My colleague Mike Cook and I are in the middle of a blueprint on Managed Security Services, and as we talk to client references and review provider information, I’m reminded again about how difficult it is for clients to feel like they’ve really gotten the best possible team for their engagement, based on their investment outlay.
You might be disappointed with the quality of your team, and maybe you think it’s because it isn’t as good as you thought. Maybe they oversold their capabilities or flat-out lied about what they could do. While this is possible, in my experience, it’s more likely that clients confused the provider’s corporate image with the capabilities of the specific delivery and account team on their engagements. A provider’s capabilities are never evenly distributed across the entire company and the reality is that some delivery people are better than others. Plus, providers can often be very crafty with how they allocate their best and brightest to their clients.
A while back, I was at an event, and chatting with several vendor executives. A vendor management person from a buyer client that we all knew came over and started chatting. He looked at the company names on everyone’s badges and mentioned that his company worked with every provider represented there. Then, company-by-company, he pointed at each one and said things like “Yup, we hate you guys. We’re suing you. Your team is terrible. You never give us good people.” That broke up the circle quickly as everyone made excuses to move to other conversations!
And afterwards, two things that stuck with me: the first was that buyer getting up as a speaker at the event to talk about creating shared value and better relationships with suppliers (I kid you not!) The second was one of the providers sharing with me privately his frustration with that particular buyer, saying “he wants the “A” team, but he’s paying for the “C” team. And even still, all he talks about is cutting our rates in the next negotiation. Why would I invest in a client like that?”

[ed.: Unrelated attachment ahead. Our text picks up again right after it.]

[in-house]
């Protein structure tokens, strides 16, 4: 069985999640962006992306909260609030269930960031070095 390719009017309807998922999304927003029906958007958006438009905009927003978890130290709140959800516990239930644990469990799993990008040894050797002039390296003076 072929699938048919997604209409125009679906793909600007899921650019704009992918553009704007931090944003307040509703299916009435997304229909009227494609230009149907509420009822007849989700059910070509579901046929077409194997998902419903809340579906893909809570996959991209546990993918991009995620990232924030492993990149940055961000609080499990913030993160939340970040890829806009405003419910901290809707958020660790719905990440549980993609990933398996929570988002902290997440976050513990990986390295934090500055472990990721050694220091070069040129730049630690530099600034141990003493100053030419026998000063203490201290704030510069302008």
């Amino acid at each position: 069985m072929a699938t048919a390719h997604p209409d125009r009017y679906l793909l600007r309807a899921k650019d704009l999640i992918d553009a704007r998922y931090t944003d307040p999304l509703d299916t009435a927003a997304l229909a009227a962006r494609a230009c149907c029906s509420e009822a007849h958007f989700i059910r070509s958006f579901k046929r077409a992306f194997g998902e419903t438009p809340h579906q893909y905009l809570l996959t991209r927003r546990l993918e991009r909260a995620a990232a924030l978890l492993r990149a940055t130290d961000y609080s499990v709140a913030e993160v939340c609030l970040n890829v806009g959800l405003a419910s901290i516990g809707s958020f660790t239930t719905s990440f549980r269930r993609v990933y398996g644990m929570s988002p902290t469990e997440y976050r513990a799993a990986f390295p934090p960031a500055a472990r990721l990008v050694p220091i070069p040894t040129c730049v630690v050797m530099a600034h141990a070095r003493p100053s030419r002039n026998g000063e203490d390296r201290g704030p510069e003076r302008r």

This story highlights several reasons that a company many not get the “A” team from a supplier that have nothing to do with the supplier at all:
1. You aren’t mature enough. Providers can tell what your internal team is capable of – both for execution and understanding. A supplier won’t give you “A” level resources if they think you can’t appreciate the value. Now, of course, the question is “if you can’t tell the difference, how do you know it’s not the ‘A’ team?” And the answer is, you probably can’t put your finger on it but you’re vaguely unhappy and realize things aren’t progressing the way you want even if you don’t know why. Smarter clients get smarter teams.
What to do about it: This one starts with increasing your own expertise first so you can ask better questions, understand the answers better, and make your own suggestions of how to remediate so you can have productive discussions with the provider. When the provider sees that you know what you’re doing, they’ll give you better resources. In the story above, you wonder why the company was suing a provider – that’s the kind of thing that happens when you didn’t scope properly or weren’t smart enough to ask for the right things.
2. You’re cheap. I hear this one a lot. As a client, you’re complaining that you got the “B” team. But when you look at your rate card, you’re getting “C” team pricing. You may even have gotten the “C” team instead of the “B” team. This is exactly what frustrated the provider executive in the story – he was delivering better resources than the client paid for and yet the client wasn’t grateful, instead the client only complained that the resources weren’t good enough!